Frustration with uneven application of EU law is a feature of the domestic politics of all member states. It has become accepted wisdom to talk of the European Union being afflicted by a rule-of-law crisis. This is often portrayed as the latest threat to the EU’s cohesion, following hard on the heels of the eurozone debt crisis and the migration crisis. The focus of this new crisis is central and Eastern Europe, where authoritarian governments are alleged to be driving through reforms that undermine important democratic safeguards including the freedom of the press and the independence of the judiciary. This perceived assault on core liberal democratic values has fueled talk of an emerging East-West split that could lead to further EU fragmentation. One problem with this narrative is that it seeks to draw a link between unrelated situations. It may be appropriate to talk of a crisis with respect to Poland given that the European Commission has launched a formal process that could lead to Warsaw being sanctioned over its judicial reforms. But while this threatens to create tensions between member states who must now decide which side to back, no one believes this process will end in Poland being stripped of its EU voting rights.
Indeed, frustration with the uneven application of EU law is now a feature of the domestic politics of all EU member states. Italian politicians, for example, complain that Hungary and Poland are defying EU law by refusing to take their share of asylum seekers. Dutch officials complain that Italy is also defying EU law by failing to send back asylum seekers whose claims are obviously bogus. German politicians complain that Brussels has made a mockery of EU fiscal rules with what they consider its excessively flexible treatment of France, Italy and Spain. Southern European governments accuse Brussels of ignoring EU rules by failing to take action against Germany and the Netherlands for running excessive trade surpluses.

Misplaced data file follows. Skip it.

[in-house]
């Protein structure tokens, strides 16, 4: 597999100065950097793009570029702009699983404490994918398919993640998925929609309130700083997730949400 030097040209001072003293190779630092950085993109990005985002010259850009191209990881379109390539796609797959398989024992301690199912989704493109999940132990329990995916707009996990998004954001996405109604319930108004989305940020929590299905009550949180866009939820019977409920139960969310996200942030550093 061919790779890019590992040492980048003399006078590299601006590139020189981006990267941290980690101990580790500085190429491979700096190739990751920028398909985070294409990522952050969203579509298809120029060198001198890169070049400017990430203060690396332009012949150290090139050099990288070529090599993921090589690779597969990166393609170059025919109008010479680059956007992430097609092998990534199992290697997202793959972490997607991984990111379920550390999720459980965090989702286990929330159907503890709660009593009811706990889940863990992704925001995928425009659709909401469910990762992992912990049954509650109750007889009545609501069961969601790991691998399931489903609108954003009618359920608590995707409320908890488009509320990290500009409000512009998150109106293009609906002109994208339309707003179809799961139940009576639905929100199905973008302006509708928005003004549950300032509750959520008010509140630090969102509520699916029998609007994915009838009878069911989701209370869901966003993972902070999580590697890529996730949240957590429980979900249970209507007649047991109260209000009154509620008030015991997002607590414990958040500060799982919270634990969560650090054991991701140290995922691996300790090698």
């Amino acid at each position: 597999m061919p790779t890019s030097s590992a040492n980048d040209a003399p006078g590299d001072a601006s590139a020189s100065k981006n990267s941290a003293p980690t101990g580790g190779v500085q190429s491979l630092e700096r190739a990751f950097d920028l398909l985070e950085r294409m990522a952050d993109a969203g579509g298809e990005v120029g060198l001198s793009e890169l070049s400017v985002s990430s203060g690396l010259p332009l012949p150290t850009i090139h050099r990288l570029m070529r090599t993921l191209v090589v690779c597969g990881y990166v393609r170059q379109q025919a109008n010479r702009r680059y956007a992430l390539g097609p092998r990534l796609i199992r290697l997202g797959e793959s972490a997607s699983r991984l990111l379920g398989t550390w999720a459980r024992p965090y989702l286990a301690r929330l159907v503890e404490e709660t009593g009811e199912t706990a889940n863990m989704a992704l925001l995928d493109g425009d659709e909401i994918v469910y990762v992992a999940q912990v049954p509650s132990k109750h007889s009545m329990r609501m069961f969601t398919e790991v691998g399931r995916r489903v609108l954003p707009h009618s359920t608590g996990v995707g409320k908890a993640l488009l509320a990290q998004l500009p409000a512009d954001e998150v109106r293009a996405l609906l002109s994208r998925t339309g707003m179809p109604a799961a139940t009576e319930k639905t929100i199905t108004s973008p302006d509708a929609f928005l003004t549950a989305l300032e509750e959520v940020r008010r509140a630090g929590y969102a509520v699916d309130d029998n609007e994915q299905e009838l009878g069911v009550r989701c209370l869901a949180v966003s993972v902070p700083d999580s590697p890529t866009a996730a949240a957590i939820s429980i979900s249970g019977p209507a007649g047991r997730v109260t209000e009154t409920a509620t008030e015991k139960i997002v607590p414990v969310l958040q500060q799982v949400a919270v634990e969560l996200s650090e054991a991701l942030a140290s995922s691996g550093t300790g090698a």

The European Commission accuses Poland of undermining the rule of law; Warsaw says its new system for appointing judges closely resembles that used in Spain, which hasn’t been criticized. Alongside this belief in double standards is a wider concern that some countries are either unwilling or unable to live up to their wider responsibilities as EU members.
The origins of the euro crisis, for example, lay in part in the failure of some countries to undertake the overhauls of their economies to make them sufficiently competitive to cope with membership of a single currency. Governments have been too slow to cut public deficits and debts, overhaul inflexible labor and product markets and overhaul inefficient public administrations.